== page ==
Melbourne Museum, Brunswick Street & Fitzroy and crazy Salsa night

Melbourne Travel Blog

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Woke up at 4.30am this morning dying of the heat; it was still 27 degrees. Melbourne is suffering some unusual high peaks in temperature, and 3 times already have hit over 40 degrees, yesterday being one of them. I tried to fall back asleep but with Zoe's body heat too it was unbearable so I got up. I hoped to find relief downstairs, as they keep the house in darkness all day to shut the heat out but it was maybe only a degree lower and when I opened the back door to curl up on the outside sofas I was greeted by a blow of intense humid heat, and shut the door sharpish. I finally fell asleep on the sofa downstairs.

When I finally roused myself I picked a nearby location for sight-seeing, and wandered down to the Melbourne Museum. This is a wonderful museum, possibly the best I have been to, which says a lot when the standard of museums in London is so high. I started with the Aboriginal exhibition; many photos of historical Abos, and stories of their murders by the white colonisers and of the 'Stolen Generation' - when well-meaning white folk stole the Aboriginal children and sent them to work as servants in the big cities with the intention of bringing them up 'civilised'. The continued impact of this abhorrent event is still acutely felt and has manifested itself in Aboriginal culture as alcoholism, high mortality, high suicide, child abuse, drug abuse, and high unemployment.

I managed also to sneak into a special Abo culture display put on for a tour group, and was pleased and interested to watch an Aboriginal tribesmen share some of his tribal songs, dances and cultural significances of the boomerang and didgeridoo. The boomerang, if it a 'returning' boomerang, should always be caught flat between two horizontally clapped hands. The didgeridoo is not permitted to be blown by women as it is a phallic symbol, and will only be

played by females at weddings in the presence of her husband. Rules about this have relaxed however, since the didgeridoo is now a widely accepted part of modern musical culture.

Next door, the native forest exhibition was closed for safety reasons, as they have a forest inside the building, much in the style of Eden Project or Kew, but with the current high winds too dangerous to open to the public. So I went instead to the Bugs exhibition, somewhat reluctantly but in the spirit of seeing everything. I was surprised; this was easily my favourite exhibition and I spent a happy hour exploring this. They had many beautiful butterflies and beetles, and live tarantulas. Tarantulas can live up to 30 years and eat the same weight in insects in a year as a person weighs. They also had an ant farm and I spent a good 15 minutes with another lady watching these fascinating creatures as they carried eggs from the queen to nurseries, where the nurses would take over. While other ants were tasked with picking up deceased workers and taking them outside to a graveyard, while still others carried food from outside into the tunnels. There was also a second ant display showing their progress above ground and we were invited to follow one ant and see how it behaved each time it crossed another ant. They touch each other briefly and this is to pass a chemical secretion with instructions for the workers; in this way orders can be carried out across the hundreds of ants.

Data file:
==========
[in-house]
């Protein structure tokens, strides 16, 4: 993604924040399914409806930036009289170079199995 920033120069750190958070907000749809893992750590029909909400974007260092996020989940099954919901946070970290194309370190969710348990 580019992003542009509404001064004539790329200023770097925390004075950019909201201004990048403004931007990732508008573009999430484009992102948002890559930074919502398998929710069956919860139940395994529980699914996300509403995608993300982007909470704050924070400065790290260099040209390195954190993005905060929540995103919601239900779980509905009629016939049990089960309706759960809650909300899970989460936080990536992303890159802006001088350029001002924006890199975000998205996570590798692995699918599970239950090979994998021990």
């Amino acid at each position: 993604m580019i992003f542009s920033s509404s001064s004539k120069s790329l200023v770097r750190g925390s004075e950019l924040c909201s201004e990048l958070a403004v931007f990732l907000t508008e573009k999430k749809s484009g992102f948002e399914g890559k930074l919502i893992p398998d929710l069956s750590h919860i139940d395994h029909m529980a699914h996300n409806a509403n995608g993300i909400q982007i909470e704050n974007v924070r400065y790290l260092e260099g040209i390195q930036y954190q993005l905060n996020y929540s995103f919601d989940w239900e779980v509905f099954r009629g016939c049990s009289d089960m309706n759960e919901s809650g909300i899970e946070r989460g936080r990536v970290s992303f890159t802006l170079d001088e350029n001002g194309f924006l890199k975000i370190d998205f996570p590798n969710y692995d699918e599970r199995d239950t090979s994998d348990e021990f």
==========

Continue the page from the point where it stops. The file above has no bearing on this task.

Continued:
Upstairs the human body exhibition was extremely informative and well-presented, not to mention slightly racy in the sexual development area with films of sex and many models and photos of naked people. Next door I had just enough time to do a quick run through of the 'Mind and Psyche' exhibition which discussed brain function, mental diseases and disfunctions, drugs and dreams. Like the rest of the exhibitions, there were plenty of fun buttons to press, and interactive gears and levers to play with, not to mention dream beds and other activities that would have been over-run with children were this a museum in London. It was a nice change to have so much room to explore properly and for the adults to have a go for a change!

Jo was cooking at 6pm so I had just enough time to walk across to Brunswick Street and Fitzroy Street, a well-known area of Melbourne for retro clothes shops and kooky bars and restaurants. I had a wander back towards the house and thankfully wasn't moved to buy anything considering my recent shopping sprees, but enjoyed the walk and marveling at the fashion.

Back at the house Jo cooked us a marvellous green curry with omlette and then we got ready to head out to the Empress Hotel to see a trip-hop band called Miso. The band was great, so I bought one of their CDs, and when they finished we headed over to the Laundry where Jo's cousin sometimes djs. On arrival we were surprised and pleased to find a salsa night in full swing, and half-cut already I was immediatley sashaying through the crowd whereby I was soon accosted by an older fella who started whirling me around the dancefloor. It was fun, if exhausting, and I had to recover for quite some time after that! In the meantime our group had warmed up and we danced the night away to the sounds of salsa.

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photo by: jendara